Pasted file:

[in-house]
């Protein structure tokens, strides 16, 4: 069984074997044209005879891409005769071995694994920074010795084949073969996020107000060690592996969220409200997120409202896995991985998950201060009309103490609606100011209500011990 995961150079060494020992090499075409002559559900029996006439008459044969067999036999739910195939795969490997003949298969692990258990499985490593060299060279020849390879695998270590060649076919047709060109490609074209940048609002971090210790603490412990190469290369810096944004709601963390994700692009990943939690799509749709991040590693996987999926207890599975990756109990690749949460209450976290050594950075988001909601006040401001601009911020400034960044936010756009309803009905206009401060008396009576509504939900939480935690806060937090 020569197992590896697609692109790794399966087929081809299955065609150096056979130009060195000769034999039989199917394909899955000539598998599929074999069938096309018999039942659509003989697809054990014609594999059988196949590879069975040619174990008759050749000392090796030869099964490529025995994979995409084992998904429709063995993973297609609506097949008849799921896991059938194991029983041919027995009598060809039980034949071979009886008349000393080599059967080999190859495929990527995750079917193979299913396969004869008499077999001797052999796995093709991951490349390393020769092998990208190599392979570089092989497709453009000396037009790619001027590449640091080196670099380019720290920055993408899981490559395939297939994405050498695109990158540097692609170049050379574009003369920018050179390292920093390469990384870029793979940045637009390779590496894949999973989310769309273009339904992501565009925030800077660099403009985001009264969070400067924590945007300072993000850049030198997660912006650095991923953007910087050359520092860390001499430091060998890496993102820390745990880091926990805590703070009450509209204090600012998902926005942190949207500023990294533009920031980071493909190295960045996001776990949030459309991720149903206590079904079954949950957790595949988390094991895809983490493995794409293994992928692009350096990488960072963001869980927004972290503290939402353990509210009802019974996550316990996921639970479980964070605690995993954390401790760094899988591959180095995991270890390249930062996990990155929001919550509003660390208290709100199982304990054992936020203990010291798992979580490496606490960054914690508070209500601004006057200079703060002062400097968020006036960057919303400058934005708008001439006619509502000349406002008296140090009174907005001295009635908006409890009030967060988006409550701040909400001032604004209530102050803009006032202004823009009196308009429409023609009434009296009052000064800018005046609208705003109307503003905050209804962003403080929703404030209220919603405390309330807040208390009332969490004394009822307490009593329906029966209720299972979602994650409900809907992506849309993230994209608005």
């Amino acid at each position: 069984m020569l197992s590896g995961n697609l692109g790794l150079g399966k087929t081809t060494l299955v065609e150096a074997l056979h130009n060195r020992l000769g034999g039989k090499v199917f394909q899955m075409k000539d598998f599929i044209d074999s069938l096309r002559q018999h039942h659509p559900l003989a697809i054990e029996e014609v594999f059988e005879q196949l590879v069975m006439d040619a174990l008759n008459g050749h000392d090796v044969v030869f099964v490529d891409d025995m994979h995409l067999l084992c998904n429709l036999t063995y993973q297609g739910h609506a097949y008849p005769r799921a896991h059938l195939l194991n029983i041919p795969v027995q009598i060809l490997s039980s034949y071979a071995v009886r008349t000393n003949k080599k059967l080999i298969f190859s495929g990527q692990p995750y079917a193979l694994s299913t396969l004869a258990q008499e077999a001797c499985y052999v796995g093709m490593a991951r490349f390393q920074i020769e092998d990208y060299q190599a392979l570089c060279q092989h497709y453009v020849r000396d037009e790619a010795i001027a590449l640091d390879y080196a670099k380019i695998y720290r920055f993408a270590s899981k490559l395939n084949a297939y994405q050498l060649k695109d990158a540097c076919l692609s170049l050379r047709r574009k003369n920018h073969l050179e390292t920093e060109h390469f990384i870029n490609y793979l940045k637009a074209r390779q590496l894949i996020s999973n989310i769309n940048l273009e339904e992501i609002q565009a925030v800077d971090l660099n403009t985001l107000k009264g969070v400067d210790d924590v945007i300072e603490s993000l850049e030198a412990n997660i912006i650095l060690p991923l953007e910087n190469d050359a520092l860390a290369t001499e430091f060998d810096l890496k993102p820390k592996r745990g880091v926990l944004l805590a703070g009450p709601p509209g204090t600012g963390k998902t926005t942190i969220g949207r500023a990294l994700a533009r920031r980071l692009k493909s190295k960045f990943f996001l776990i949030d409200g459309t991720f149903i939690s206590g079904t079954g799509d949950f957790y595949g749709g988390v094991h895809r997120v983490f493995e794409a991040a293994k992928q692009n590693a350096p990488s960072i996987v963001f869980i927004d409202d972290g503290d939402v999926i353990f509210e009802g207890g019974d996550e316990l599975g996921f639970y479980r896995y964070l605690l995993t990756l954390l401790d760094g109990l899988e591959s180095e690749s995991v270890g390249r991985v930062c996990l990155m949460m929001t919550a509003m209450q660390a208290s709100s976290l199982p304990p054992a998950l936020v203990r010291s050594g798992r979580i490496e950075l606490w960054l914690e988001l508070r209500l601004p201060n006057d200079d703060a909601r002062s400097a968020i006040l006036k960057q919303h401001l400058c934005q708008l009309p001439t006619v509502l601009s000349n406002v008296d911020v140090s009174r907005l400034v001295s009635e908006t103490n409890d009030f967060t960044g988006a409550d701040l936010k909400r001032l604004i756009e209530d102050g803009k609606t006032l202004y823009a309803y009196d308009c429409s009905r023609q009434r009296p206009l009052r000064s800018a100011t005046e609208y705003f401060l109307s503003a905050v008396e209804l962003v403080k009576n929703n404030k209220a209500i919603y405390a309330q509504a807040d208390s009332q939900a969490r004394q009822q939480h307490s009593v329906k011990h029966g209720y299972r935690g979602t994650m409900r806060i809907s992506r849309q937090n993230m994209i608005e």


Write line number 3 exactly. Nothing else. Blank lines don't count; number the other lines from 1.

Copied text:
């Amino acid at each position: 069984m020569l197992s590896g995961n697609l692109g790794l150079g399966k087929t081809t060494l299955v065609e150096a074997l056979h130009n060195r020992l000769g034999g039989k090499v199917f394909q899955m075409k000539d598998f599929i044209d074999s069938l096309r002559q018999h039942h659509p559900l003989a697809i054990e029996e014609v594999f059988e005879q196949l590879v069975m006439d040619a174990l008759n008459g050749h000392d090796v044969v030869f099964v490529d891409d025995m994979h995409l067999l084992c998904n429709l036999t063995y993973q297609g739910h609506a097949y008849p005769r799921a896991h059938l195939l194991n029983i041919p795969v027995q009598i060809l490997s039980s034949y071979a071995v009886r008349t000393n003949k080599k059967l080999i298969f190859s495929g990527q692990p995750y079917a193979l694994s299913t396969l004869a258990q008499e077999a001797c499985y052999v796995g093709m490593a991951r490349f390393q920074i020769e092998d990208y060299q190599a392979l570089c060279q092989h497709y453009v020849r000396d037009e790619a010795i001027a590449l640091d390879y080196a670099k380019i695998y720290r920055f993408a270590s899981k490559l395939n084949a297939y994405q050498l060649k695109d990158a540097c076919l692609s170049l050379r047709r574009k003369n920018h073969l050179e390292t920093e060109h390469f990384i870029n490609y793979l940045k637009a074209r390779q590496l894949i996020s999973n989310i769309n940048l273009e339904e992501i609002q565009a925030v800077d971090l660099n403009t985001l107000k009264g969070v400067d210790d924590v945007i300072e603490s993000l850049e030198a412990n997660i912006i650095l060690p991923l953007e910087n190469d050359a520092l860390a290369t001499e430091f060998d810096l890496k993102p820390k592996r745990g880091v926990l944004l805590a703070g009450p709601p509209g204090t600012g963390k998902t926005t942190i969220g949207r500023a990294l994700a533009r920031r980071l692009k493909s190295k960045f990943f996001l776990i949030d409200g459309t991720f149903i939690s206590g079904t079954g799509d949950f957790y595949g749709g988390v094991h895809r997120v983490f493995e794409a991040a293994k992928q692009n590693a350096p990488s960072i996987v963001f869980i927004d409202d972290g503290d939402v999926i353990f509210e009802g207890g019974d996550e316990l599975g996921f639970y479980r896995y964070l605690l995993t990756l954390l401790d760094g109990l899988e591959s180095e690749s995991v270890g390249r991985v930062c996990l990155m949460m929001t919550a509003m209450q660390a208290s709100s976290l199982p304990p054992a998950l936020v203990r010291s050594g798992r979580i490496e950075l606490w960054l914690e988001l508070r209500l601004p201060n006057d200079d703060a909601r002062s400097a968020i006040l006036k960057q919303h401001l400058c934005q708008l009309p001439t006619v509502l601009s000349n406002v008296d911020v140090s009174r907005l400034v001295s009635e908006t103490n409890d009030f967060t960044g988006a409550d701040l936010k909400r001032l604004i756009e209530d102050g803009k609606t006032l202004y823009a309803y009196d308009c429409s009905r023609q009434r009296p206009l009052r000064s800018a100011t005046e609208y705003f401060l109307s503003a905050v008396e209804l962003v403080k009576n929703n404030k209220a209500i919603y405390a309330q509504a807040d208390s009332q939900a969490r004394q009822q939480h307490s009593v329906k011990h029966g209720y299972r935690g979602t994650m409900r806060i809907s992506r849309q937090n993230m994209i608005e």